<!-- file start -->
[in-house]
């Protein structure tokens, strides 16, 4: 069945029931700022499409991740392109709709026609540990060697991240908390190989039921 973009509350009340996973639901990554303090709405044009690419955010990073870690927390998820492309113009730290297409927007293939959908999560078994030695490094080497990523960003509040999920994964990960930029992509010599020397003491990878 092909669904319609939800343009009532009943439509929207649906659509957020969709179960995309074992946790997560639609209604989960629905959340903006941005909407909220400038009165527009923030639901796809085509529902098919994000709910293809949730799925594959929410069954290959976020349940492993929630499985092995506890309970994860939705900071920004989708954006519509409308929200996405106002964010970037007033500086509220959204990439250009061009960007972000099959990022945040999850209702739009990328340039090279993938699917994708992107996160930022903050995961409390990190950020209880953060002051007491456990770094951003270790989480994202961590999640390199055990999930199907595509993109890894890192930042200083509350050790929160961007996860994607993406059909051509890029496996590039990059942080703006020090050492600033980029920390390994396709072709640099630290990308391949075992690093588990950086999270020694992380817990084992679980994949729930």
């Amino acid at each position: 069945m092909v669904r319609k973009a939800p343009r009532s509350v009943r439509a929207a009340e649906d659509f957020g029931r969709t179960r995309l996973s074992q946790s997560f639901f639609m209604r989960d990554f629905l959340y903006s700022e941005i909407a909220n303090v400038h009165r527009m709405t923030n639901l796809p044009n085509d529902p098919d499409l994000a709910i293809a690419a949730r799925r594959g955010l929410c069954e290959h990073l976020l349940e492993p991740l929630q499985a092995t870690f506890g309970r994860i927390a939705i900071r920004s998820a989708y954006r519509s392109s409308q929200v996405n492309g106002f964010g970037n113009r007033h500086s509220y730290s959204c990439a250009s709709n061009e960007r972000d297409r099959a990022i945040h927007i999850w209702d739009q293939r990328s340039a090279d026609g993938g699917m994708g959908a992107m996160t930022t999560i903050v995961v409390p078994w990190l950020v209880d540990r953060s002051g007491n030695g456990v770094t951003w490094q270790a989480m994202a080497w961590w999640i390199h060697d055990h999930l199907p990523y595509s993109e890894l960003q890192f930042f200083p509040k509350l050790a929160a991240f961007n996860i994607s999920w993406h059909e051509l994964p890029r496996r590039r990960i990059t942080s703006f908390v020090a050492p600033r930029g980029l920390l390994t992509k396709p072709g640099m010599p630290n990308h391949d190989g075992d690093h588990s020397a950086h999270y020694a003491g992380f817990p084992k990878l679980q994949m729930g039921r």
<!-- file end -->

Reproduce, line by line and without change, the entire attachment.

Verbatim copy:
[in-house]
């Protein structure tokens, strides 16, 4: 069945029931700022499409991740392109709709026609540990060697991240908390190989039921 973009509350009340996973639901990554303090709405044009690419955010990073870690927390998820492309113009730290297409927007293939959908999560078994030695490094080497990523960003509040999920994964990960930029992509010599020397003491990878 092909669904319609939800343009009532009943439509929207649906659509957020969709179960995309074992946790997560639609209604989960629905959340903006941005909407909220400038009165527009923030639901796809085509529902098919994000709910293809949730799925594959929410069954290959976020349940492993929630499985092995506890309970994860939705900071920004989708954006519509409308929200996405106002964010970037007033500086509220959204990439250009061009960007972000099959990022945040999850209702739009990328340039090279993938699917994708992107996160930022903050995961409390990190950020209880953060002051007491456990770094951003270790989480994202961590999640390199055990999930199907595509993109890894890192930042200083509350050790929160961007996860994607993406059909051509890029496996590039990059942080703006020090050492600033980029920390390994396709072709640099630290990308391949075992690093588990950086999270020694992380817990084992679980994949729930």
């Amino acid at each position: 069945m092909v669904r319609k973009a939800p343009r009532s509350v009943r439509a929207a009340e649906d659509f957020g029931r969709t179960r995309l996973s074992q946790s997560f639901f639609m209604r989960d990554f629905l959340y903006s700022e941005i909407a909220n303090v400038h009165r527009m709405t923030n639901l796809p044009n085509d529902p098919d499409l994000a709910i293809a690419a949730r799925r594959g955010l929410c069954e290959h990073l976020l349940e492993p991740l929630q499985a092995t870690f506890g309970r994860i927390a939705i900071r920004s998820a989708y954006r519509s392109s409308q929200v996405n492309g106002f964010g970037n113009r007033h500086s509220y730290s959204c990439a250009s709709n061009e960007r972000d297409r099959a990022i945040h927007i999850w209702d739009q293939r990328s340039a090279d026609g993938g699917m994708g959908a992107m996160t930022t999560i903050v995961v409390p078994w990190l950020v209880d540990r953060s002051g007491n030695g456990v770094t951003w490094q270790a989480m994202a080497w961590w999640i390199h060697d055990h999930l199907p990523y595509s993109e890894l960003q890192f930042f200083p509040k509350l050790a929160a991240f961007n996860i994607s999920w993406h059909e051509l994964p890029r496996r590039r990960i990059t942080s703006f908390v020090a050492p600033r930029g980029l920390l390994t992509k396709p072709g640099m010599p630290n990308h391949d190989g075992d690093h588990s020397a950086h999270y020694a003491g992380f817990p084992k990878l679980q994949m729930g039921r």